Physiotherapists play an important part in educating parents on how to hold the child correctly and to advise on seating and sleeping arrangements. As the disease progresses, stiffness in the child's neck and limbs may be alleviated by drugs. Special chairs for use at home and adapted pushchairs to help support the child's body are available. Physiotherapists can also advise on special exercises for the child's limbs to lessen the stiffness - the exercises can be incorporated into playtimes with the child.
Nursing staff, either hospital or district nurses, can give practical help on using and maintaining specialist equipment. Swallowing difficulties often arise in the later stages of the disease. Suction machines may be necessary for use at home to clear saliva (secretions) from the child's throat. Nursing staff will instruct parents on how to use this equipment and how to hygienically maintain it. Also because of swallowing difficulties, the child may have to be fed by naso-gastric tube (which passes through the nose into the stomach). Again parents will be instructed on how to use this.
One of the major contributions given by nursing staff is moral and emotional support - this cannot be under-estimated.
Other professionals may be involved in the care of the child; for example, GPs can often give advice on day to day care; and dieticians can advise when the child's diet is restricted. In addition social workers can help by giving advice and information on financial allowances and benefits available for parents.
Relatives and friends can give invaluable support. If possible enlist their help in the everyday caring of the child. They often want to help and this can give parents a much needed break, even if just for the evening, or spending more time with another child.
Contacting parents who are, or have been, in a similar situation can also be useful - they alone can understand the pressures on parents who are caring for a sick child. See the contact list at the end of this leaflet.
Help is available and should be asked for.
Type 2 Gauchers disease is an inherited disorder. Both parents must be carriers of the disease in order for there to be a risk of them having an affected child. For a couple who are both carriers, there is a 1 in 4 (25%) chance with each pregnancy that the child will have the disease, a 1 in 2 (50%) chance the child will be a carrier and a 1 in 4 (25%) chance that the child will neither be a carrier nor have the disease.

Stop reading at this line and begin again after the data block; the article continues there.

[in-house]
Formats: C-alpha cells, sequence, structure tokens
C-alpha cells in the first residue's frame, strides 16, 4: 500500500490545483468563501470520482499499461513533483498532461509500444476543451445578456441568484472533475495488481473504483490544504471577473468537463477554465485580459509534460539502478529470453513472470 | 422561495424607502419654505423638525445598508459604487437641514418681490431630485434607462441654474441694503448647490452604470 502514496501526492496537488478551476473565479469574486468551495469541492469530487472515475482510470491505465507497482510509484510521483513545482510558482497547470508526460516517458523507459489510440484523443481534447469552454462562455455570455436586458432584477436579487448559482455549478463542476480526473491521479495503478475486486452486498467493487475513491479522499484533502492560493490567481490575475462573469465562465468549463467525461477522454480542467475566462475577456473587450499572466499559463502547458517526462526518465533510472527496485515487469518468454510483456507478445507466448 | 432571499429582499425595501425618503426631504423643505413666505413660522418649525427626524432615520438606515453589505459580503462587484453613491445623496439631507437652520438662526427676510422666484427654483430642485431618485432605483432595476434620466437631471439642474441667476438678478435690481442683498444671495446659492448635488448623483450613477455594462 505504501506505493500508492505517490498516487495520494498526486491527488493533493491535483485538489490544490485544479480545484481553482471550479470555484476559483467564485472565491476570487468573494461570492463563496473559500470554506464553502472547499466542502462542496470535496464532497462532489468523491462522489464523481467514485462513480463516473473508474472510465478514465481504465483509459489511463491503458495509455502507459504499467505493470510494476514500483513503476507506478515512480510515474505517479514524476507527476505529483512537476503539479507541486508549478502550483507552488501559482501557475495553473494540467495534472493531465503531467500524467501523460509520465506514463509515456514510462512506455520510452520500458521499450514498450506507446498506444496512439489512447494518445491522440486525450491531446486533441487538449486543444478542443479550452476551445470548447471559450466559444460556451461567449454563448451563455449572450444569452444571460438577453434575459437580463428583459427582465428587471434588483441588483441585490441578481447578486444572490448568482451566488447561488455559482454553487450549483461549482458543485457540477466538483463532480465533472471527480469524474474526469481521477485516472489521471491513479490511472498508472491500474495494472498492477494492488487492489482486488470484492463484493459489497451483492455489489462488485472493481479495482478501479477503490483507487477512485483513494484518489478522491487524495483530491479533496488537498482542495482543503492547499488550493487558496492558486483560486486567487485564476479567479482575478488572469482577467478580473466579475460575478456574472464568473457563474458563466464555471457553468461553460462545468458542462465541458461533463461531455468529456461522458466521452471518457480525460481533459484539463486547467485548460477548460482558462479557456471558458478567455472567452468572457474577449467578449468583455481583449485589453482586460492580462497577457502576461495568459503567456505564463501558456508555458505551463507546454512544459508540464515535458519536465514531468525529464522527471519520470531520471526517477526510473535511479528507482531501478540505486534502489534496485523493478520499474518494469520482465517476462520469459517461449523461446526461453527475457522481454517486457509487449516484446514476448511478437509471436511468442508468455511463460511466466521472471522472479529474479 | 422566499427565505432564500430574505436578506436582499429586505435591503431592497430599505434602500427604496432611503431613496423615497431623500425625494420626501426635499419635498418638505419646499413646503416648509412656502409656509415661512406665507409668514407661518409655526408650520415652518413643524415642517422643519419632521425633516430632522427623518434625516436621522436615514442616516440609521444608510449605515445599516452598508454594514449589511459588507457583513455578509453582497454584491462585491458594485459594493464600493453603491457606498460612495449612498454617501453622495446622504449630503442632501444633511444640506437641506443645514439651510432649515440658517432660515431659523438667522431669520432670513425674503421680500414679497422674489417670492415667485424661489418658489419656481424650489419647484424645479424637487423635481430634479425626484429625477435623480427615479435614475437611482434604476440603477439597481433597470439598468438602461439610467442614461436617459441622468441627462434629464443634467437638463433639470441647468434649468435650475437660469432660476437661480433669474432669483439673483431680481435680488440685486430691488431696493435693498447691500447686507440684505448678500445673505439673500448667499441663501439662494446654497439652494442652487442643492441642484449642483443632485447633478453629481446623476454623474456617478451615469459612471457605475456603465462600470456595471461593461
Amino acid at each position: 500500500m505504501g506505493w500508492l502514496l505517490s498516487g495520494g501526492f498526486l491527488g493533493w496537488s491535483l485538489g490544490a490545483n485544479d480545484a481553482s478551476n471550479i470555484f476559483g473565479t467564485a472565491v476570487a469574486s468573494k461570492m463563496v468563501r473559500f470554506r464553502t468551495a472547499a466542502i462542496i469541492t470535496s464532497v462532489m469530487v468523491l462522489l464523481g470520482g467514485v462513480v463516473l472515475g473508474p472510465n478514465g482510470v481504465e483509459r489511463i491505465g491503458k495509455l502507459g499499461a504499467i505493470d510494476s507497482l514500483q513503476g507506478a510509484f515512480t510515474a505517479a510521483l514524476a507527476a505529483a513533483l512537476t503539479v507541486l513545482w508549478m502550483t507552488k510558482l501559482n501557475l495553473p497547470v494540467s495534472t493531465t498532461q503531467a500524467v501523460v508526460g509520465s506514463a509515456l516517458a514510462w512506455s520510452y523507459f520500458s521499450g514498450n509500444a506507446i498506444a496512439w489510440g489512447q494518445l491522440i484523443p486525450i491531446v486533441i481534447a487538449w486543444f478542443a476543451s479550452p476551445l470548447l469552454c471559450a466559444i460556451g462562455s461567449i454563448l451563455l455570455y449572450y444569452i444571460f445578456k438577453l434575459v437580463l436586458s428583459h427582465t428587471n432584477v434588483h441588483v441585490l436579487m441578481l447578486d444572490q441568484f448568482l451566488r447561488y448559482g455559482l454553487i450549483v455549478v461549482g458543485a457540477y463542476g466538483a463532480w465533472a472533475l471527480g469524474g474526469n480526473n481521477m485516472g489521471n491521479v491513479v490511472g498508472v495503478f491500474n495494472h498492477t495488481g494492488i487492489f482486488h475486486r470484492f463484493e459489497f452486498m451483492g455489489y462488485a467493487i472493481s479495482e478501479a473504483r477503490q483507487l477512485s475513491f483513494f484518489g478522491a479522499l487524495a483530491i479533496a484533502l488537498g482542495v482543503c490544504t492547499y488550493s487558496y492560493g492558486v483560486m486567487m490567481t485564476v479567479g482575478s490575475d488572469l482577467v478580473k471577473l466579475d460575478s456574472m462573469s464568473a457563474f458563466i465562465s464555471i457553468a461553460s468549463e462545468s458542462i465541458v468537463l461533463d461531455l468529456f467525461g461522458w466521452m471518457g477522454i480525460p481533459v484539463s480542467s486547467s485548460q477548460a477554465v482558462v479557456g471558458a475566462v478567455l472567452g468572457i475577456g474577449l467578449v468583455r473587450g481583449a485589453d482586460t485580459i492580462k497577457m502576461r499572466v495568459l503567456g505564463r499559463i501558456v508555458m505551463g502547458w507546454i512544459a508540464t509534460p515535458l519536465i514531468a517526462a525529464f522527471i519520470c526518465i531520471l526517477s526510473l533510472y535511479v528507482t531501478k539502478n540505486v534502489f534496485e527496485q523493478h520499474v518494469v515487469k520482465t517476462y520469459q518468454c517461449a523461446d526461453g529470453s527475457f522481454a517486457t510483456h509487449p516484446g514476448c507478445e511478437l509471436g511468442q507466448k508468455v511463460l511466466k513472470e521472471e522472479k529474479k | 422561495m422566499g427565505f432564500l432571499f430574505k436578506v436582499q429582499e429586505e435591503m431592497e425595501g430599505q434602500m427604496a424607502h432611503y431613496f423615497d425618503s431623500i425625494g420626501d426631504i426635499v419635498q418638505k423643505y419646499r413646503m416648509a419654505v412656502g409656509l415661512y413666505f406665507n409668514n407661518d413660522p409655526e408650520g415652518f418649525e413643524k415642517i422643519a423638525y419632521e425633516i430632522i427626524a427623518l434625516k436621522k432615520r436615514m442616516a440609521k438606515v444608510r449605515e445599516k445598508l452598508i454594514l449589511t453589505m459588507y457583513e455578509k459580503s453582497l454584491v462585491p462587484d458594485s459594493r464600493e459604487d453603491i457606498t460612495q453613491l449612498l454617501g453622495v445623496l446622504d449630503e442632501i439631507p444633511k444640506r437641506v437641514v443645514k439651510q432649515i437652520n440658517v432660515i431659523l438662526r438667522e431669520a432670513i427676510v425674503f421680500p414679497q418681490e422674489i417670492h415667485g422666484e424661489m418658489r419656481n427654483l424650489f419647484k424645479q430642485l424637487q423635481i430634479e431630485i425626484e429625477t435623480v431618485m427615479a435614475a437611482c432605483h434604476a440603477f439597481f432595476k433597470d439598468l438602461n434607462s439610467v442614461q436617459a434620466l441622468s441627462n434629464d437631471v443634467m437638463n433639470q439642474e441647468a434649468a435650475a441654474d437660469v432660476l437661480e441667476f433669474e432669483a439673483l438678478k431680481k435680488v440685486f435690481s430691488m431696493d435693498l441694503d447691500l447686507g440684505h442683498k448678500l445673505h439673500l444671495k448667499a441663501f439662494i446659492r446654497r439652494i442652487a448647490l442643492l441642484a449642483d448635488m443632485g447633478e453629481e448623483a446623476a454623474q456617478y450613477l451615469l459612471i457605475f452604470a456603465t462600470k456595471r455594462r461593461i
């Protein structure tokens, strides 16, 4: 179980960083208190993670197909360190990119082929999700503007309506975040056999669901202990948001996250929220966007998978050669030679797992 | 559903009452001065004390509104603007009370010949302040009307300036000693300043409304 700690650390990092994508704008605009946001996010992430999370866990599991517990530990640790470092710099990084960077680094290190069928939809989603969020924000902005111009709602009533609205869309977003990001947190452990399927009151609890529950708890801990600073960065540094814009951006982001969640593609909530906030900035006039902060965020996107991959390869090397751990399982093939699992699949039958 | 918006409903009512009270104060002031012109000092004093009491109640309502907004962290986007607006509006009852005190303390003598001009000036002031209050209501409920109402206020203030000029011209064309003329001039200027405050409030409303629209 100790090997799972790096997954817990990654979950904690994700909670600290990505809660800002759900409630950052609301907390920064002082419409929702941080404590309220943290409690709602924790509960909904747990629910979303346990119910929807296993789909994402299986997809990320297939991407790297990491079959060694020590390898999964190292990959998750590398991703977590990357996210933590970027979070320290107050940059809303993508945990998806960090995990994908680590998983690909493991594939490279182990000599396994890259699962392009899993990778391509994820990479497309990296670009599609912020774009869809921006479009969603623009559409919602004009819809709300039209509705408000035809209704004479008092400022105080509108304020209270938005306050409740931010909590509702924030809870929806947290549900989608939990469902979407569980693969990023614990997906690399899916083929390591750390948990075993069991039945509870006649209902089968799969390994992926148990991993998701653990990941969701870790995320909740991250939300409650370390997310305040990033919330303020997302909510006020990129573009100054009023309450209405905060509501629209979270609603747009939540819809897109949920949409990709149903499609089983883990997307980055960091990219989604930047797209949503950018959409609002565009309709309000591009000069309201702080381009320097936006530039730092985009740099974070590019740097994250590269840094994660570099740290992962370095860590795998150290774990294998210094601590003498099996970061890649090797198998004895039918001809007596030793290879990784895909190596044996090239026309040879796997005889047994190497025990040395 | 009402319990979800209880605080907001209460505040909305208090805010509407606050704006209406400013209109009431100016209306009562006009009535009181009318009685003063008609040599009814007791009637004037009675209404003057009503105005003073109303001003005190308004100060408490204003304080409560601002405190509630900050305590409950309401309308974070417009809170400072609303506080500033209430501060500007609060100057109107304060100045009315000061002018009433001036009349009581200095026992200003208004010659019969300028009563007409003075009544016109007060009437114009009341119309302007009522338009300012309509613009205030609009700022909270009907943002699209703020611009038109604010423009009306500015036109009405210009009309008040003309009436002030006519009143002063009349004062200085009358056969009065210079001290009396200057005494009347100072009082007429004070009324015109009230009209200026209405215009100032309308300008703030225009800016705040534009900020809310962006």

Much of a person's makeup is a result of what is inherited from each parent. Many characteristics, such as eye colour, blood groups and genetic conditions, are passed from parents to children through their genes. The genes for these characteristics are organised on 23 pairs of chromosomes, one of each pair coming from the mother and father. Each chromosome carries thousands of genes.
The gene which instructs the body to make the enzyme glucocerebrosidase is also passed on from both parents to children. In Gauchers disease, this gene is defective. As a result, the enzyme produced from the defective pair of genes, one gene inherited from each parent, is unable to perform its normal function.
A person with one normal gene and one defective (Gauchers) gene is a carrier of Gauchers disease. Carriers are perfectly healthy and will not develop any symptoms of Gauchers disease. As long as one of the pair of genes is normal, enough enzyme can be produced to prevent Gauchers cells from accumulating.
If only one parent is a carrier of Gauchers disease, none of the children will have Gauchers disease but there is a 1 in 2 chance (50%) of the child being a carrier.
It must be emphasised that the chances in each pregnancy, of the child inheriting Gauchers disease, are totally independent of whether or not a previous child has the disease. Having had one child with Gauchers disease does not mean that the next three children cannot inherit the disease.
Gauchers disease is an autosomal recessive disorder. Autosomal describes the type of chromosome on which the gene is carried. Recessive refers to the fact that in order to develop the disease, a child must inherit two defective genes, one from each parent.
In families where a baby with Gauchers Type 2 has been born, the parents and their close family may wish to be offered genetic counselling. Your paediatrician or GP can arrange this. Pre-natal testing and carrier screening, which are described below, together with individual genetic counselling are available at several centres around Britain. Your GP, hospital, local genetic centre or the Gauchers Association can tell you the nearest one.
In families where a Type 2 Gauchers baby has been born, pre-natal testing on subsequent pregnancies is available and should be discussed in advance of starting a pregnancy. A chorionic villus biopsy (CVB) and/or amniocentesis can be performed to diagnose the disease early in pregnancy.
A chorionic villus biopsy (CVB) is carried out at around 10 weeks of pregnancy. A sample of cells is taken from the developing placenta under ultrasound guidance and analysed. Results are usually known within 48 hours with confirmation of the result on cultured cells within 2 weeks.
Amniocentesis is carried out at 14-16 weeks of pregnancy. A needle is inserted through the mother's abdominal wall into the amniotic sac holding the baby. A small amount of the liquid surrounding the baby is removed and cells for testing are grown in the laboratory. The results are known after another 3-4 weeks.
Close relatives of a family where a baby with Type 2 has been born and who are of reproductive age or younger may wish to be offered genetic counselling in order to discover if they are a carrier. Carrier screening can then be offered.
The chance of other close family members being carriers exists but there is only a risk if their partner is also a carrier of Gauchers disease. The chance of any one person in the general population, outside of an affected family, being a carrier of Type 2 is very small.